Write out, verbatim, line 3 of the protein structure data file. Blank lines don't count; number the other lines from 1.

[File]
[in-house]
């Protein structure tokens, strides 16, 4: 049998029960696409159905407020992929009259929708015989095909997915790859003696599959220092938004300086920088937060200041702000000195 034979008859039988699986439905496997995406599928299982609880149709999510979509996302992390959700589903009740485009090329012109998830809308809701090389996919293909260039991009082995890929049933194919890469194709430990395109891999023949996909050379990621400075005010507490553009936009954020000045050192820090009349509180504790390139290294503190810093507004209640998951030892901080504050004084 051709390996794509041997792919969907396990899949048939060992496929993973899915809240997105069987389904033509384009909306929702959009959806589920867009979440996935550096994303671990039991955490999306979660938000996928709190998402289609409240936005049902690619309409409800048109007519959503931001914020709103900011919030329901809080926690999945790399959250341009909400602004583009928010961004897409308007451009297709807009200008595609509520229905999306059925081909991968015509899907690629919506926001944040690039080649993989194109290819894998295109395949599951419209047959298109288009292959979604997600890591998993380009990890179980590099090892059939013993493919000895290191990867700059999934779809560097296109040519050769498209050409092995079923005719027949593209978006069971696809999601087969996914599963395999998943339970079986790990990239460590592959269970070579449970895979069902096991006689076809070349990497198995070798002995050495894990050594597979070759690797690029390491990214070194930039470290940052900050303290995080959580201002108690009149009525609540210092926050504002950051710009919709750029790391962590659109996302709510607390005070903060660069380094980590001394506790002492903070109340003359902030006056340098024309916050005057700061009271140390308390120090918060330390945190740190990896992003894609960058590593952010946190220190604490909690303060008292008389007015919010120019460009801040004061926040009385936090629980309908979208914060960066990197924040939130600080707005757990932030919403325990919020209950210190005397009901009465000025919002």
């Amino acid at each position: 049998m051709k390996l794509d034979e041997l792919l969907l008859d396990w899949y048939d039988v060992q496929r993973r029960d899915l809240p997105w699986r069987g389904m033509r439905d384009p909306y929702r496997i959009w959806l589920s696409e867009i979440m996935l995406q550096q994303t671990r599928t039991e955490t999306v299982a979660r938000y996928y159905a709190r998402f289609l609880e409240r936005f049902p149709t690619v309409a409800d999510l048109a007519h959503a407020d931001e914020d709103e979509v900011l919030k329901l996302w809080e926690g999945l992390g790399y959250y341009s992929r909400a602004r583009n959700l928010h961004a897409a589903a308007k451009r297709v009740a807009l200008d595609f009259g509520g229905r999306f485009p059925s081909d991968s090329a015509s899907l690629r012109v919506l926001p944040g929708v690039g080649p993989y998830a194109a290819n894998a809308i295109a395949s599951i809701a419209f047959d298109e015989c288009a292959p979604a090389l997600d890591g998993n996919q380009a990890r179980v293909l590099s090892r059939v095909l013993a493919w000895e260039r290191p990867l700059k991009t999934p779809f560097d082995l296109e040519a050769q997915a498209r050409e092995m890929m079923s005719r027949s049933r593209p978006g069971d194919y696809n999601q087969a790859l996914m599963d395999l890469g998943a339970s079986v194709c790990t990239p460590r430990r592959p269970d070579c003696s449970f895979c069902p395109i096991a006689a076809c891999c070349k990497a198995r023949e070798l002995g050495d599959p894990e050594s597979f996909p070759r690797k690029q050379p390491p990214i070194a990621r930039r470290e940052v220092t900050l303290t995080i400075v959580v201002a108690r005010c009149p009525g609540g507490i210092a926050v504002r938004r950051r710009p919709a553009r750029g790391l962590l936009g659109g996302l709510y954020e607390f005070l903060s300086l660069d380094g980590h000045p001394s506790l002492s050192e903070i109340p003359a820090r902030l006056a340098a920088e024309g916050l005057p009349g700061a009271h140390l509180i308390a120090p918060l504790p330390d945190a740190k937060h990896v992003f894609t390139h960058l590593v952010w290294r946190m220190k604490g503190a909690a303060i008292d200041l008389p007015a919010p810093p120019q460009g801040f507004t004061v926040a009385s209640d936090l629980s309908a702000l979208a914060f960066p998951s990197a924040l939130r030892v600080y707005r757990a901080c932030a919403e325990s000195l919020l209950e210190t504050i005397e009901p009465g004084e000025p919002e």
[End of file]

């Amino acid at each position: 049998m051709k390996l794509d034979e041997l792919l969907l008859d396990w899949y048939d039988v060992q496929r993973r029960d899915l809240p997105w699986r069987g389904m033509r439905d384009p909306y929702r496997i959009w959806l589920s696409e867009i979440m996935l995406q550096q994303t671990r599928t039991e955490t999306v299982a979660r938000y996928y159905a709190r998402f289609l609880e409240r936005f049902p149709t690619v309409a409800d999510l048109a007519h959503a407020d931001e914020d709103e979509v900011l919030k329901l996302w809080e926690g999945l992390g790399y959250y341009s992929r909400a602004r583009n959700l928010h961004a897409a589903a308007k451009r297709v009740a807009l200008d595609f009259g509520g229905r999306f485009p059925s081909d991968s090329a015509s899907l690629r012109v919506l926001p944040g929708v690039g080649p993989y998830a194109a290819n894998a809308i295109a395949s599951i809701a419209f047959d298109e015989c288009a292959p979604a090389l997600d890591g998993n996919q380009a990890r179980v293909l590099s090892r059939v095909l013993a493919w000895e260039r290191p990867l700059k991009t999934p779809f560097d082995l296109e040519a050769q997915a498209r050409e092995m890929m079923s005719r027949s049933r593209p978006g069971d194919y696809n999601q087969a790859l996914m599963d395999l890469g998943a339970s079986v194709c790990t990239p460590r430990r592959p269970d070579c003696s449970f895979c069902p395109i096991a006689a076809c891999c070349k990497a198995r023949e070798l002995g050495d599959p894990e050594s597979f996909p070759r690797k690029q050379p390491p990214i070194a990621r930039r470290e940052v220092t900050l303290t995080i400075v959580v201002a108690r005010c009149p009525g609540g507490i210092a926050v504002r938004r950051r710009p919709a553009r750029g790391l962590l936009g659109g996302l709510y954020e607390f005070l903060s300086l660069d380094g980590h000045p001394s506790l002492s050192e903070i109340p003359a820090r902030l006056a340098a920088e024309g916050l005057p009349g700061a009271h140390l509180i308390a120090p918060l504790p330390d945190a740190k937060h990896v992003f894609t390139h960058l590593v952010w290294r946190m220190k604490g503190a909690a303060i008292d200041l008389p007015a919010p810093p120019q460009g801040f507004t004061v926040a009385s209640d936090l629980s309908a702000l979208a914060f960066p998951s990197a924040l939130r030892v600080y707005r757990a901080c932030a919403e325990s000195l919020l209950e210190t504050i005397e009901p009465g004084e000025p919002e």